• Budget extra time for time-sensitive tasks, just in case
  • Stay flexible because sometimes life doesn’t go according to plan . . . and that’s okay

Organization is a skill that is developed over a lifetime. It takes experimentation to discover what works best for your lifestyle at the moment. Sometimes different systems will be most effective at different times in your life. Organization is a way of automating your life so that you can get on with the process of living life rather than having to manually keep track of all your dates, tasks, and belongings. It can also provide a sense of achievement, self-satisfaction, and pride, which builds an emotional buffer against stress.  

However, procrastination, fear, self-doubt, and other personal obstacles can impede getting organized. Remember that self-blame hinders your journey toward becoming the person you want to be. Instead, have some self-compassion as you continue to improve in areas like organization. Strong emotional resilience is not built in a single day but is rather the outcome of many healthy habits over time.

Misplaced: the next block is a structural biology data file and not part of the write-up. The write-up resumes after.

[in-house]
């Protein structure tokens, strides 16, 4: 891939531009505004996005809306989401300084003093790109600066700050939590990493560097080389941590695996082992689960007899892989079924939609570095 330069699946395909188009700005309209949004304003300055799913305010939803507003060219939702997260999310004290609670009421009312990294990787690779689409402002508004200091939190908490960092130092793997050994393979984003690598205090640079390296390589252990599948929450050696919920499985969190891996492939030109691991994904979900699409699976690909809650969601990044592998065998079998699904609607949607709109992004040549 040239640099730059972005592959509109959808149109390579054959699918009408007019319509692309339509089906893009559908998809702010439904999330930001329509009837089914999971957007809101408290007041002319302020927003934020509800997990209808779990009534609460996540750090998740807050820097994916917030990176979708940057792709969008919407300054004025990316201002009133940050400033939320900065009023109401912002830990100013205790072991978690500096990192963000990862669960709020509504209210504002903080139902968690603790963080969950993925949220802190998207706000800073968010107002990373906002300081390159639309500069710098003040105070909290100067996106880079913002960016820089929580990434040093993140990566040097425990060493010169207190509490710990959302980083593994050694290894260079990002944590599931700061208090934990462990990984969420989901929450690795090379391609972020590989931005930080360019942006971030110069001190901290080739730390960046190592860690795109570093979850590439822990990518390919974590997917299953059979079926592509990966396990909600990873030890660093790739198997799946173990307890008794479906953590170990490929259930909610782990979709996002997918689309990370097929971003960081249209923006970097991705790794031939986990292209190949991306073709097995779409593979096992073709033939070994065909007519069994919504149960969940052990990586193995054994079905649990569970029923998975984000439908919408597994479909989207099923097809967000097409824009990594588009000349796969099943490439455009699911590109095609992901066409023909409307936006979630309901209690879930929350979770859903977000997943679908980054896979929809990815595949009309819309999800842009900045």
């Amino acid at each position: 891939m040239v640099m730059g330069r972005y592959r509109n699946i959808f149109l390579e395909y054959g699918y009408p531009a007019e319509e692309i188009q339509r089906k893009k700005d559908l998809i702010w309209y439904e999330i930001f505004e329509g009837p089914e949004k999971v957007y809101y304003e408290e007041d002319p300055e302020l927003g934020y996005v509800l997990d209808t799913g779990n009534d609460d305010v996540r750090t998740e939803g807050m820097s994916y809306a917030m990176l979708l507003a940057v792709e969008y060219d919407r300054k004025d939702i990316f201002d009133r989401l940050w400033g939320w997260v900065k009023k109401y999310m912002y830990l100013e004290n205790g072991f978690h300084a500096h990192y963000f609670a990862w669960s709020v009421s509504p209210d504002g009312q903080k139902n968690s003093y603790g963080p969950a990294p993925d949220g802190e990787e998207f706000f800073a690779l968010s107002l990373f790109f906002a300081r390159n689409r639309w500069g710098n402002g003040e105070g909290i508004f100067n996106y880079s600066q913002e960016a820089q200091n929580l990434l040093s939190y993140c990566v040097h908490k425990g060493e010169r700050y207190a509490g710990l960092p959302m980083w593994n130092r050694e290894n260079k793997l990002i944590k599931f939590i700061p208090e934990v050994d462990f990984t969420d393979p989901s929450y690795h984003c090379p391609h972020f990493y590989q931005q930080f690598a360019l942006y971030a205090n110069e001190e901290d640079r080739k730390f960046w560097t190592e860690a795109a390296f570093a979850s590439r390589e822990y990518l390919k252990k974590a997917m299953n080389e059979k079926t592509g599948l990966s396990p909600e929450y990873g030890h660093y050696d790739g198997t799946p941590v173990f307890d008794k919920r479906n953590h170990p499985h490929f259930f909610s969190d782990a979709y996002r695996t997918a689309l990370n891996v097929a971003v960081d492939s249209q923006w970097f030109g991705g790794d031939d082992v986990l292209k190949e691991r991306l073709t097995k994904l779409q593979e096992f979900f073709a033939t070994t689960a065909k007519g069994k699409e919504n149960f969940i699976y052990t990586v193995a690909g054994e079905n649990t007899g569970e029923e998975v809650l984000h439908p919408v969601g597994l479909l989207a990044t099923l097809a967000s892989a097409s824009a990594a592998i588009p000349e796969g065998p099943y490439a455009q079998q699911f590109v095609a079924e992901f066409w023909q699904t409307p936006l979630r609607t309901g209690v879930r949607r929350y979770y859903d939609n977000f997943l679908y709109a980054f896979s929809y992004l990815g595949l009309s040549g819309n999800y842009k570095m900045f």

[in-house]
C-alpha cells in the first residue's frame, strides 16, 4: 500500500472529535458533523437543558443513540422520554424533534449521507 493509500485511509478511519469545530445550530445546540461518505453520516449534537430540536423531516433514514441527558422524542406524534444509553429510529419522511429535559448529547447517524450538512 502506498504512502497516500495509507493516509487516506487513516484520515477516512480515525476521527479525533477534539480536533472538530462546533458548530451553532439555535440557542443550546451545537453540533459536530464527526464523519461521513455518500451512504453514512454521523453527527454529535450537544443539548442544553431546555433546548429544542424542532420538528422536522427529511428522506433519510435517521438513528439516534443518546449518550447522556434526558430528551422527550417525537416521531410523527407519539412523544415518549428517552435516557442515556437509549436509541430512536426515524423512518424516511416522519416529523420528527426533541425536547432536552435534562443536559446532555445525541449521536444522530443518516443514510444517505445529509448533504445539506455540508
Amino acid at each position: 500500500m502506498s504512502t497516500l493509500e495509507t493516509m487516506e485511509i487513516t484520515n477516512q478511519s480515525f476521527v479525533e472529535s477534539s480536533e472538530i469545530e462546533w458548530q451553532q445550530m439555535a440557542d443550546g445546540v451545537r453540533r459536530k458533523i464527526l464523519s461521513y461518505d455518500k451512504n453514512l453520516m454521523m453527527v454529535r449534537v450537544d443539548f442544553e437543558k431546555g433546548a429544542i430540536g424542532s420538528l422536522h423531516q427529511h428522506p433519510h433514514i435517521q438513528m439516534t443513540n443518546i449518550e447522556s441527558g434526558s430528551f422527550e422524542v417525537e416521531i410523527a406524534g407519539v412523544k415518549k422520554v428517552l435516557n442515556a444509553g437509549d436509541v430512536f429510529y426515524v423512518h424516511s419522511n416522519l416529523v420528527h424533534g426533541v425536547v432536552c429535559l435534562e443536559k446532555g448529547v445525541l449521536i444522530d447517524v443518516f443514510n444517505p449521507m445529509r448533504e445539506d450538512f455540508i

Emotional resilience

Be Mindful

Developing healthy mental habits is essential to improving emotional resilience. Unhealthy behaviors, such as negative self-talk, constant dwelling on stressors, or pessimism, can cause feelings of unworthiness, hopelessness, and isolation. These feelings, if accepted as truths, encourage self-sabotage and despair, which disempowers you. One effective strategy to confront and overcome undesirable mental habits is to begin a mindfulness practice. However, “mindfulness” is a buzzword often thrown around without information about practical implications beyond activities like yoga or meditation. So what is mindfulness and how can it be achieved? 

Mindfulness is all about cultivating awareness of your emotions, your physical state, and your immediate surroundings. Once you are aware of your presence in your mind, body, and environment, then you can begin to understand and accept yourself without judgment. This creates a basis for understanding what steps may need to be taken to address your needs, especially in times of crisis. 

One simple mindfulness strategy is to take a moment of solitude to consider what you are feeling and how your emotions are affecting your body. Doing so can even relieve any stress you are experiencing. Greater self-understanding grants both physiological feelings of empowerment as well as the practical tools you need to truly overcome adversity.